The crimes stretched to 7 Texas counties - including Panola and Rusk counties. So far, the grand jury returned 65 felony indictments and more could be handed out soon.

Here's the press release from the Panola County, Texas DA:

Texas Rangers and local law enforcement officers throughout East Texas today began executing felony indictments issued by grand juries in two counties. Those indicted are accused of stealing, or conspiring to steal, condensate from natural gas well sites in East Texas. Condensate is a valuable natural gas liquid that is produced in association with natural gas operations.

A Panola County grand jury handed down indictments charging 15 people for alleged participation in an organized crime ring in the East Texas oil field. The grand jury returned 65 felony indictments in the case. A Rusk County grand jury indicted two additional people for alleged oilfield theft. In total, 17 people have been indicted in the case.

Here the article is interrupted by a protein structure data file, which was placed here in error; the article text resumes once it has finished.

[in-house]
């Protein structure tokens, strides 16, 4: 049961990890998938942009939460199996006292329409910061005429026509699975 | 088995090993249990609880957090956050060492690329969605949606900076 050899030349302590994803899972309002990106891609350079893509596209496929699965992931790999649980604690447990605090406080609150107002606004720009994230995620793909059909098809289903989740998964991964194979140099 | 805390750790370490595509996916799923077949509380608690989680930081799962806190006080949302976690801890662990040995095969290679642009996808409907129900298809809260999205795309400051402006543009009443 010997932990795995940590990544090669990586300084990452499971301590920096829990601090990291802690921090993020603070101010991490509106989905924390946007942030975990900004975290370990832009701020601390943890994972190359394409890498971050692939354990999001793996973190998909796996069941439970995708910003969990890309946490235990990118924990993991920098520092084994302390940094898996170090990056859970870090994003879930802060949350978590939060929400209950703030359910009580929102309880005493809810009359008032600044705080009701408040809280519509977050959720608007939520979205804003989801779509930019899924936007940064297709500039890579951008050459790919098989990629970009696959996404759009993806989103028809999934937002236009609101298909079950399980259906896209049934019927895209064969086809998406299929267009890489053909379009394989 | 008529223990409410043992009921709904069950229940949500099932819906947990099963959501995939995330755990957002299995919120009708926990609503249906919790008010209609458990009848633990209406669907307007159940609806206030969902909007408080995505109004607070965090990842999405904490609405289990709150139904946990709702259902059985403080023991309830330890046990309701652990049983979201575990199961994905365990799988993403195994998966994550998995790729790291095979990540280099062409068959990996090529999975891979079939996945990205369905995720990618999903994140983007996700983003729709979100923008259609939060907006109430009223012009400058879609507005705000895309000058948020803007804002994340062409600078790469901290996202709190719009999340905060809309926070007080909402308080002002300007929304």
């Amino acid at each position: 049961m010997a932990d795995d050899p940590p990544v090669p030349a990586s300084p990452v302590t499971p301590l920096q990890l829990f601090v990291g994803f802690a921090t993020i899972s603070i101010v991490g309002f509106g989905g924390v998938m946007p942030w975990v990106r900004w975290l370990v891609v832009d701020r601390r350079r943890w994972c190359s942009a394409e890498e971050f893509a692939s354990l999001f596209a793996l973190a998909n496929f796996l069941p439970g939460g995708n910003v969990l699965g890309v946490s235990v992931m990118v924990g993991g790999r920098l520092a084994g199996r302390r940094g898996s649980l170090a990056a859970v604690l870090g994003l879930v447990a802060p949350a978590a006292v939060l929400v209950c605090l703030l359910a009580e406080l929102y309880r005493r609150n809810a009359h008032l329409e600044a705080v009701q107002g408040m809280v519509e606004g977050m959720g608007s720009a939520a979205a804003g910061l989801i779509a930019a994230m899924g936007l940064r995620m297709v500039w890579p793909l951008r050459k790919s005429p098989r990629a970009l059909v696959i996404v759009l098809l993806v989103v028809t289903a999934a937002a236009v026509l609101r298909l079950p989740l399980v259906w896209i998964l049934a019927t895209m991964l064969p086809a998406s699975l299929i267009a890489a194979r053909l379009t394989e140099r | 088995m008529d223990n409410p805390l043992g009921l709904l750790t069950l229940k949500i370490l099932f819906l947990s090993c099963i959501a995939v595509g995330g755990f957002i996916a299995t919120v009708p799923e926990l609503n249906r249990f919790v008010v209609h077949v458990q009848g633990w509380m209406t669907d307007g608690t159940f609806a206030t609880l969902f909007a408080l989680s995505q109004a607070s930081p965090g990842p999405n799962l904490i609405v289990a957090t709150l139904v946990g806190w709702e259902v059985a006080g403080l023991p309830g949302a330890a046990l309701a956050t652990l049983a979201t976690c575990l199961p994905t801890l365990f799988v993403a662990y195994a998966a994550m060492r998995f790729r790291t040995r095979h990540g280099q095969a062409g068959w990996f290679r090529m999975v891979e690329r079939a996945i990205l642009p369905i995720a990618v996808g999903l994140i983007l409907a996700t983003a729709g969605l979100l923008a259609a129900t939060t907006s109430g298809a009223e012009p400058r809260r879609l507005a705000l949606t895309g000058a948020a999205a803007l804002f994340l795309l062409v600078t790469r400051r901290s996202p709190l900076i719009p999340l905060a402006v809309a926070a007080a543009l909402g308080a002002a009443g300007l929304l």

Spanning seven Texas counties, the investigation is among the largest oilfield theft cases to date. The investigation found thieves have stolen several million dollars in product over a two-year period. Theft in the oil field also has been prevalent in North Texas, where criminals often steal the commodity and sell it for profit.

"This was really a collaborative effort," said Panola County Criminal District Attorney Danny Buck Davidson. "We worked with the natural gas industry and investigators throughout East Texas to indict this group. We think there may be more people involved, and we are working to narrow our investigation and bring this activity to a halt."